Anyway, on to the real business of my blog - London A Cappella Festival 2014.
Headlined by The Swingle Singers and featuring the cream of the a cappella world, we make our concert debut in this fantastically exciting and varied festival. I honestly cannot think of another festival which would include the beatboxing skills of Bellatrix alongside us singing La Guerre. The festival is packed with concerts and interest sessions. Our good friend and collaborator Danny Ozment is giving what looks to be an excellent session on DIY recording in the LACFextra programme. Finally, if you miss out on a ticket for an event, then there are performances in the King's Place foyer throughout the weekend.
Our concert is on Friday 24th January at 6.30pm in King's Place (personally, this is a fantastic time to go to a concert - you'll have the whole evening ahead of you!!) and the programme can be found here.
We hope to see you there!
Jon 8 January 2014Happy New Year!
It’s hard to believe that we are already a week past New Year’s Day with only 51 more weeks until we get to the next one!
Many people I know have been busy making their New Year’s resolutions whether that be going to the Gym, eating healthily, or just spending more time with loved ones.
However, rather than jump straight into future planning with them I thought I would take a little time and reflect on the things that went right last year and the new experiences I had…
The highlights of 2013 for me include our performance at ACDA in Dallas, our first tour of China, singing at Ben and Catherine’s wedding, meeting my girlfriend Alison, and all of the other Songmen performances both far and near (including our Three Choirs concert which was about 100 feet from where I live, you don’t get much nearer than that).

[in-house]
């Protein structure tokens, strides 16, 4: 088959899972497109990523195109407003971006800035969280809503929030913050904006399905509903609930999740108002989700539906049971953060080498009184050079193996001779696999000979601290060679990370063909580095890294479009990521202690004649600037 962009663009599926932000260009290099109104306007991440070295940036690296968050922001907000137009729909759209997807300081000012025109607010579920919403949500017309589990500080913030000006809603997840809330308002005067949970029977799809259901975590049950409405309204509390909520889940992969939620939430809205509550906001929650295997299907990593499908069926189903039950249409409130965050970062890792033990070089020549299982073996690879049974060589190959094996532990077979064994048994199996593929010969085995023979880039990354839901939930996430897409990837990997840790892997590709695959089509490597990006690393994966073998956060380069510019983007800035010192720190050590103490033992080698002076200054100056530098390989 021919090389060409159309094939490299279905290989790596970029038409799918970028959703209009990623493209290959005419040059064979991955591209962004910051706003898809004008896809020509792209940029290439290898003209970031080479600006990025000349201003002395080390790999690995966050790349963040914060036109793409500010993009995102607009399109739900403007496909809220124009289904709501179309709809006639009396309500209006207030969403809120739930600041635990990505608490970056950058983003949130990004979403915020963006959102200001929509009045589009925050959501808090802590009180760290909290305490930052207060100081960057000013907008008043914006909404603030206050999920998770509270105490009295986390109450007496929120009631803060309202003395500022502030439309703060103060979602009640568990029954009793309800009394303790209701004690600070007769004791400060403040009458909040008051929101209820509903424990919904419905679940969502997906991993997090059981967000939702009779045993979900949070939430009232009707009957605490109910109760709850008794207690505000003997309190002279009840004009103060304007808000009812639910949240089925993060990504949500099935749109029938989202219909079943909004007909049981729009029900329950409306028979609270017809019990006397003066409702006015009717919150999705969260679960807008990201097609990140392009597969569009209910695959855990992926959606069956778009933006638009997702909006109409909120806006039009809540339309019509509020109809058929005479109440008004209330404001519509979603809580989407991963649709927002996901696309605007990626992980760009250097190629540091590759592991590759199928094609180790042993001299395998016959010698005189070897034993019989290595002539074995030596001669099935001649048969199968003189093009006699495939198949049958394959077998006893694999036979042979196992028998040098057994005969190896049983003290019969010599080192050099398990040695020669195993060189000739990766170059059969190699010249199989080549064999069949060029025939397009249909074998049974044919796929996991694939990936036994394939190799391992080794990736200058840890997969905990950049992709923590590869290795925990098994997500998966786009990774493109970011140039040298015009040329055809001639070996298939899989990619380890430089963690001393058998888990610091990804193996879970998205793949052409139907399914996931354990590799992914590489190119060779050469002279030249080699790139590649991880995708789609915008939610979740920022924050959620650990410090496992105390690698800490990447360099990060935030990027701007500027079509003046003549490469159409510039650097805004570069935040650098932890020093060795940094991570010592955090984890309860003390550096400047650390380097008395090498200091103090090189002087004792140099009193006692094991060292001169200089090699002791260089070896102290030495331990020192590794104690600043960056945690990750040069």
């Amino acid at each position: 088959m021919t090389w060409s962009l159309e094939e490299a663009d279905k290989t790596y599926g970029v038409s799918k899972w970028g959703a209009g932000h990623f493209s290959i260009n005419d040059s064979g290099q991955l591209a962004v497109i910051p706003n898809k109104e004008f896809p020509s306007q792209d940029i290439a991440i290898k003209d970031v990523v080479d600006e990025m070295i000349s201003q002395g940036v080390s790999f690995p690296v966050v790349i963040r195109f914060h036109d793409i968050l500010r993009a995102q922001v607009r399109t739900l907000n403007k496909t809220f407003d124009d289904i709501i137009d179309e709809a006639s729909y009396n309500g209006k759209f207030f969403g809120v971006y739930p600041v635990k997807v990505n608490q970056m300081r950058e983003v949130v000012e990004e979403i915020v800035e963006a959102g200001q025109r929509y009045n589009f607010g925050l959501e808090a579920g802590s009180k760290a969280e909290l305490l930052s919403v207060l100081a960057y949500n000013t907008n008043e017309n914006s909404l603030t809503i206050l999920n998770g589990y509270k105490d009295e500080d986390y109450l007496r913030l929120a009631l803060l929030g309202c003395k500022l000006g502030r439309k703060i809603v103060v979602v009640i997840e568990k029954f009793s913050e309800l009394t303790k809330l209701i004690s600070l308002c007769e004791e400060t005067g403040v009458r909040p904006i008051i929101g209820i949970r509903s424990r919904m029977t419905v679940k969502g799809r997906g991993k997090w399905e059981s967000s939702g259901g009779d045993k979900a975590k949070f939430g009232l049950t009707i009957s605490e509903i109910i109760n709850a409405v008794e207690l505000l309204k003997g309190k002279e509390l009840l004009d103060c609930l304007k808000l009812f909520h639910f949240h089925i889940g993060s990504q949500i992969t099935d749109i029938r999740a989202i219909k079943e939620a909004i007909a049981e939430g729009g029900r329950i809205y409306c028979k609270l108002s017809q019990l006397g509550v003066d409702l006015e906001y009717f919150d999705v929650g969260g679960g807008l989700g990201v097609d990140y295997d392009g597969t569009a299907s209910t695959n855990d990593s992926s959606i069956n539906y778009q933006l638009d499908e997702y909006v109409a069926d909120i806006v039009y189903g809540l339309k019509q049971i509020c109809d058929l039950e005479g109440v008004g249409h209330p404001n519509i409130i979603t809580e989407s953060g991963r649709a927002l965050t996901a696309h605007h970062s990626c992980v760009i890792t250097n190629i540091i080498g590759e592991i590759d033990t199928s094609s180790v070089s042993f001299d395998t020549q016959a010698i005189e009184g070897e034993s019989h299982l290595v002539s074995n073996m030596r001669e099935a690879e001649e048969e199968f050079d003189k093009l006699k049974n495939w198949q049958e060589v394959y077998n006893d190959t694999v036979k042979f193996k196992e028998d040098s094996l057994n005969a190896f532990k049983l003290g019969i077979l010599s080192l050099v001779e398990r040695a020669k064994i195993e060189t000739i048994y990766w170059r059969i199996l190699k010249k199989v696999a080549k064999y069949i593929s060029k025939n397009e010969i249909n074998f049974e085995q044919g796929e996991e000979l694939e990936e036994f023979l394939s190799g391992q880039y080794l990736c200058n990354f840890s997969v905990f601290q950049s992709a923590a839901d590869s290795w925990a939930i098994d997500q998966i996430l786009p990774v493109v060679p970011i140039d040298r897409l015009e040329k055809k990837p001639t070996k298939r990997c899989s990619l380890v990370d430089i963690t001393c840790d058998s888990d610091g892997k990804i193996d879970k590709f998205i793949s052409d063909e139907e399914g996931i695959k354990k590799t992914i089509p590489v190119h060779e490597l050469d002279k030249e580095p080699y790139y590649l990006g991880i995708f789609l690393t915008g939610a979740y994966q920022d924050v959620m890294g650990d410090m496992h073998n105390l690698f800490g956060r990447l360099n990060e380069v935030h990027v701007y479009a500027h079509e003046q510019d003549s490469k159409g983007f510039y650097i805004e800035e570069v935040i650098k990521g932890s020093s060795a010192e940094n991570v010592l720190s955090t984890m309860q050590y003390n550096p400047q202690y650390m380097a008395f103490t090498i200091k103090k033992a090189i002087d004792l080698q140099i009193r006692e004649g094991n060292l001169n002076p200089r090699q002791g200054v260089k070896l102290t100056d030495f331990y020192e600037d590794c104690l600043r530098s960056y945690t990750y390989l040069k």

Great memories from a great year, and I’m pleased to say that 2014 is already looking good as the next Songmen performance is at Kings Place on 24 January 2014 as part of the London A Cappella Festival.
So, what are my aims for this year you might ask? Well, other than performing with my five best friends I really just want to be as happy in 2014 as I was in 2013. Of course healthy eating, regular exercise, and spending as much time as possible with those I love were all part of what made 2013 great so maybe there is something to these resolutions after all …
PS click here for tickets to our performance at the London A Cappella Festival
Nick 12th Dec 2013Does anyone else out there publicly grumble about Christmas ("Bah-humbug" etc.) but in the confines of their own brain actually look forward to those once-a-year happenings?
Maybe it's just me.
It's always a simple little annual tradition that's comforting enough to add an extra layer of warmth to your mis-shapen wooly jumper. For example, the faux-fatigue and don't-have-time-for-this-edness that is employed by all when trying to work out where the family gathering will be this time round. Or some unfunny word-changing in a particularly dreary carol - the same "joke" that is made every year, and only earns a polite "oh, haa..." at best. Or perhaps that telephone catch-up with your German Grandma who always gets the time difference wrong, and calls you at some ungodly hour in the morning.
Actually, that one probably is just me.
For my money, Tim Minchin sums up Christmas (and so many other things in life!) very well in this song...
In this chilly, gloomy, drizzly, illnessy, and mince-pie-stuffed time of year I think it is those little cockle-warming moments that provide sanity, jollity, and an ability to deal with such an unprecedented overload of carols.
As the frenzy builds over the next few weeks, I humbly recommend you take time to recognise these moments when they happen and think how dull Winter would be without them.
In terms of actual global happenings it's been an important week. I don't feel fully qualified to write about the importance of Nelson Mandela's life, though it has been fascinating to learn so much more detail about this phenomenal human being. From what I can glean he had such incredible levels of courage and conviction to always do the right thing - which, after he did it, seemed to be so blindingly obvious and almost simple in it's purity of rightness.
It also made me wonder what sort of other incredible people or events will we witness in our lifetimes?
Well until we find out have a lovely, cockle-warmed festive period!